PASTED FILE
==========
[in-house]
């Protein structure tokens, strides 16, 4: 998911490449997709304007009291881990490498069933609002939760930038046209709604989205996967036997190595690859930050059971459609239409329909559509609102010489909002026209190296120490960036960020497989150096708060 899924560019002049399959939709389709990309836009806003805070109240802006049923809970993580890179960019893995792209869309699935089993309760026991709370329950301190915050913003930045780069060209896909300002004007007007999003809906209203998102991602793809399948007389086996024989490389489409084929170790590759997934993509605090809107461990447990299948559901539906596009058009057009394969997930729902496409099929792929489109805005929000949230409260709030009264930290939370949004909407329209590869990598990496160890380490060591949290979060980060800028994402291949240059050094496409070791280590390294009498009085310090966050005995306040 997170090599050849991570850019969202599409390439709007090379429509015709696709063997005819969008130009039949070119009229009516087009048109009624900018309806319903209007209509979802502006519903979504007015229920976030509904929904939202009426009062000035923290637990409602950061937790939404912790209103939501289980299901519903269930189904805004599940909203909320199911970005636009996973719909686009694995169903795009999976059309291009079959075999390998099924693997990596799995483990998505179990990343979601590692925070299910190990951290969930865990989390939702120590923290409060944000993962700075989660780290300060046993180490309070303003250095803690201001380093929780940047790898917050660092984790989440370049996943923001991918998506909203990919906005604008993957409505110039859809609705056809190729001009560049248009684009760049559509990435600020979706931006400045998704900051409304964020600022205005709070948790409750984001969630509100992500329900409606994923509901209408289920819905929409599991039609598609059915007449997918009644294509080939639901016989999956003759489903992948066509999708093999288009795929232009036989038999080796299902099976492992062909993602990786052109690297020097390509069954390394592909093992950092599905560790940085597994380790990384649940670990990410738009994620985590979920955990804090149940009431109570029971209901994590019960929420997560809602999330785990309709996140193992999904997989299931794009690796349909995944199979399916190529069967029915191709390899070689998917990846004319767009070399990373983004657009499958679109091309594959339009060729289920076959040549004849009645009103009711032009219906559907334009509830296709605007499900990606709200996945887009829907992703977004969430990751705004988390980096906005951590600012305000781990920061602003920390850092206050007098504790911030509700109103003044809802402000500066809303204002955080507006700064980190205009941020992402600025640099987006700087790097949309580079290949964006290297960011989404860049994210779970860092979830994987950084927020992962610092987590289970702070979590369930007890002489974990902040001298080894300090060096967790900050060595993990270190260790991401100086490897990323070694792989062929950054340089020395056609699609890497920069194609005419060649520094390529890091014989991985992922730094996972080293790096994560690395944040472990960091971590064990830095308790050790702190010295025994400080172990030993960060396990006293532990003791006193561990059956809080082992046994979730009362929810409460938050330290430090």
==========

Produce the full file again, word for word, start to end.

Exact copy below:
[in-house]
């Protein structure tokens, strides 16, 4: 998911490449997709304007009291881990490498069933609002939760930038046209709604989205996967036997190595690859930050059971459609239409329909559509609102010489909002026209190296120490960036960020497989150096708060 899924560019002049399959939709389709990309836009806003805070109240802006049923809970993580890179960019893995792209869309699935089993309760026991709370329950301190915050913003930045780069060209896909300002004007007007999003809906209203998102991602793809399948007389086996024989490389489409084929170790590759997934993509605090809107461990447990299948559901539906596009058009057009394969997930729902496409099929792929489109805005929000949230409260709030009264930290939370949004909407329209590869990598990496160890380490060591949290979060980060800028994402291949240059050094496409070791280590390294009498009085310090966050005995306040 997170090599050849991570850019969202599409390439709007090379429509015709696709063997005819969008130009039949070119009229009516087009048109009624900018309806319903209007209509979802502006519903979504007015229920976030509904929904939202009426009062000035923290637990409602950061937790939404912790209103939501289980299901519903269930189904805004599940909203909320199911970005636009996973719909686009694995169903795009999976059309291009079959075999390998099924693997990596799995483990998505179990990343979601590692925070299910190990951290969930865990989390939702120590923290409060944000993962700075989660780290300060046993180490309070303003250095803690201001380093929780940047790898917050660092984790989440370049996943923001991918998506909203990919906005604008993957409505110039859809609705056809190729001009560049248009684009760049559509990435600020979706931006400045998704900051409304964020600022205005709070948790409750984001969630509100992500329900409606994923509901209408289920819905929409599991039609598609059915007449997918009644294509080939639901016989999956003759489903992948066509999708093999288009795929232009036989038999080796299902099976492992062909993602990786052109690297020097390509069954390394592909093992950092599905560790940085597994380790990384649940670990990410738009994620985590979920955990804090149940009431109570029971209901994590019960929420997560809602999330785990309709996140193992999904997989299931794009690796349909995944199979399916190529069967029915191709390899070689998917990846004319767009070399990373983004657009499958679109091309594959339009060729289920076959040549004849009645009103009711032009219906559907334009509830296709605007499900990606709200996945887009829907992703977004969430990751705004988390980096906005951590600012305000781990920061602003920390850092206050007098504790911030509700109103003044809802402000500066809303204002955080507006700064980190205009941020992402600025640099987006700087790097949309580079290949964006290297960011989404860049994210779970860092979830994987950084927020992962610092987590289970702070979590369930007890002489974990902040001298080894300090060096967790900050060595993990270190260790991401100086490897990323070694792989062929950054340089020395056609699609890497920069194609005419060649520094390529890091014989991985992922730094996972080293790096994560690395944040472990960091971590064990830095308790050790702190010295025994400080172990030993960060396990006293532990003791006193561990059956809080082992046994979730009362929810409460938050330290430090």